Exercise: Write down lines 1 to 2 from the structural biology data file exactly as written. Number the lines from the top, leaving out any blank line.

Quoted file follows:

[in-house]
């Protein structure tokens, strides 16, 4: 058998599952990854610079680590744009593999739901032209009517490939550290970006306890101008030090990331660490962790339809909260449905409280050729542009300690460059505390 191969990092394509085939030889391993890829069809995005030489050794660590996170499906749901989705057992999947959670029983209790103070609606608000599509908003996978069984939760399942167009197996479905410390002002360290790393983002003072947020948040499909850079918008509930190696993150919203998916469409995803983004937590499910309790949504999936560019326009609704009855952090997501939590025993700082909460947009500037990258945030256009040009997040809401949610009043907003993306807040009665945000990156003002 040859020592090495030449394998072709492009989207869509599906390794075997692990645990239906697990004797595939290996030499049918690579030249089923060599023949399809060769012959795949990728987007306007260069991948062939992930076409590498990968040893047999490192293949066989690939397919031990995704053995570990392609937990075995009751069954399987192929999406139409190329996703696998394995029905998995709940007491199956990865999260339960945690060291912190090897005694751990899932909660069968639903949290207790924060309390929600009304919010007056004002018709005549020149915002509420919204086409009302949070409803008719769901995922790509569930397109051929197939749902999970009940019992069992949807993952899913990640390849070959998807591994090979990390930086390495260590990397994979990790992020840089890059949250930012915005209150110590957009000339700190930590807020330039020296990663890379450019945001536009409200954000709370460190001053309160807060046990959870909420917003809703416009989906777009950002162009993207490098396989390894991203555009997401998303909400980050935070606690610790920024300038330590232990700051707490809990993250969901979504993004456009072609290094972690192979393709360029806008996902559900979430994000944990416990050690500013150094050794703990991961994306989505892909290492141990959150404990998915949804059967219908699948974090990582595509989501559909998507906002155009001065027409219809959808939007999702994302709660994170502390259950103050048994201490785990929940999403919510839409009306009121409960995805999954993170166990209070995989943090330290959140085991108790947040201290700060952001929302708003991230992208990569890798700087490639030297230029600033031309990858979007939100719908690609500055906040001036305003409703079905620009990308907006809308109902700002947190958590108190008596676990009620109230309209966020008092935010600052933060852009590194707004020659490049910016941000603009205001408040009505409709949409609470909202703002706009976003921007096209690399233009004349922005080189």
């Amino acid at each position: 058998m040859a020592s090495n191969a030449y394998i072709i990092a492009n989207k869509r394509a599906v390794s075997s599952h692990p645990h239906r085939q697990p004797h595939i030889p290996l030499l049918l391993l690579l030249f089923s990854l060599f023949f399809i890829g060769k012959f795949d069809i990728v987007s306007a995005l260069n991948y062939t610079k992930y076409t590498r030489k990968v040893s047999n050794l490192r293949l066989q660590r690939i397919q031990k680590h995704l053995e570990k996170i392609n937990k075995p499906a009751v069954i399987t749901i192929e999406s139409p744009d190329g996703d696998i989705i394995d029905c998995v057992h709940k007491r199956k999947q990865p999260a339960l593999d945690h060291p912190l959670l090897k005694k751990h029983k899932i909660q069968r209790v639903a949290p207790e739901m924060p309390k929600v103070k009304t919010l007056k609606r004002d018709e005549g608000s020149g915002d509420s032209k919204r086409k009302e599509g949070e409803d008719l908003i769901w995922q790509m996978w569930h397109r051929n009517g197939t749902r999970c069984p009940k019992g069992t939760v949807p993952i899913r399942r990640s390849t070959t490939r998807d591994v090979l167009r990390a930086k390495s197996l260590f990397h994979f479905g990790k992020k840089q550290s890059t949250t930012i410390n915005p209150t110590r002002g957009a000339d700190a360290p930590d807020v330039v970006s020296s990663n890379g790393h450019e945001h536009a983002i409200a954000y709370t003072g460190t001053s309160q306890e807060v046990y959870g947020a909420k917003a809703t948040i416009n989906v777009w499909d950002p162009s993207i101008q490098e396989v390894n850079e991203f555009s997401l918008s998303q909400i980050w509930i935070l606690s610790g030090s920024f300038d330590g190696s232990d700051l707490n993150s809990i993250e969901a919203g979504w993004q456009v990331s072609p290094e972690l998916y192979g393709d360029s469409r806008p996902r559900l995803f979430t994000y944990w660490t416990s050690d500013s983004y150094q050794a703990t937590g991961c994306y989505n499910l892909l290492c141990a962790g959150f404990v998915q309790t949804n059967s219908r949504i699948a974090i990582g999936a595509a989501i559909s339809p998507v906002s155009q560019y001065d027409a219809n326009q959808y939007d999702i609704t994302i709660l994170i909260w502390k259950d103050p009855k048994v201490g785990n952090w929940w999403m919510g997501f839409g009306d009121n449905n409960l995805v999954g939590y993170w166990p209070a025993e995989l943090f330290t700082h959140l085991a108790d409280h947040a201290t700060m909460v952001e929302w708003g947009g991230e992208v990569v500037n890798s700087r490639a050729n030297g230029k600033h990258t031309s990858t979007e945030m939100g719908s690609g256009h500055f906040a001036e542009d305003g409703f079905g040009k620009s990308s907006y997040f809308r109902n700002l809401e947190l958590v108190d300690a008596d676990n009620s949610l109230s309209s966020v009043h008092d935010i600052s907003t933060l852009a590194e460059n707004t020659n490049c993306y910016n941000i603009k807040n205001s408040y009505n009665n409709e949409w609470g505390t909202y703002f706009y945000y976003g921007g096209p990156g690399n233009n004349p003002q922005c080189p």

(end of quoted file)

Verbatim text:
[in-house]
């Protein structure tokens, strides 16, 4: 058998599952990854610079680590744009593999739901032209009517490939550290970006306890101008030090990331660490962790339809909260449905409280050729542009300690460059505390 191969990092394509085939030889391993890829069809995005030489050794660590996170499906749901989705057992999947959670029983209790103070609606608000599509908003996978069984939760399942167009197996479905410390002002360290790393983002003072947020948040499909850079918008509930190696993150919203998916469409995803983004937590499910309790949504999936560019326009609704009855952090997501939590025993700082909460947009500037990258945030256009040009997040809401949610009043907003993306807040009665945000990156003002 040859020592090495030449394998072709492009989207869509599906390794075997692990645990239906697990004797595939290996030499049918690579030249089923060599023949399809060769012959795949990728987007306007260069991948062939992930076409590498990968040893047999490192293949066989690939397919031990995704053995570990392609937990075995009751069954399987192929999406139409190329996703696998394995029905998995709940007491199956990865999260339960945690060291912190090897005694751990899932909660069968639903949290207790924060309390929600009304919010007056004002018709005549020149915002509420919204086409009302949070409803008719769901995922790509569930397109051929197939749902999970009940019992069992949807993952899913990640390849070959998807591994090979990390930086390495260590990397994979990790992020840089890059949250930012915005209150110590957009000339700190930590807020330039020296990663890379450019945001536009409200954000709370460190001053309160807060046990959870909420917003809703416009989906777009950002162009993207490098396989390894991203555009997401998303909400980050935070606690610790920024300038330590232990700051707490809990993250969901979504993004456009072609290094972690192979393709360029806008996902559900979430994000944990416990050690500013150094050794703990991961994306989505892909290492141990959150404990998915949804059967219908699948974090990582595509989501559909998507906002155009001065027409219809959808939007999702994302709660994170502390259950103050048994201490785990929940999403919510839409009306009121409960995805999954993170166990209070995989943090330290959140085991108790947040201290700060952001929302708003991230992208990569890798700087490639030297230029600033031309990858979007939100719908690609500055906040001036305003409703079905620009990308907006809308109902700002947190958590108190008596676990009620109230309209966020008092935010600052933060852009590194707004020659490049910016941000603009205001408040009505409709949409609470909202703002706009976003921007096209690399233009004349922005080189």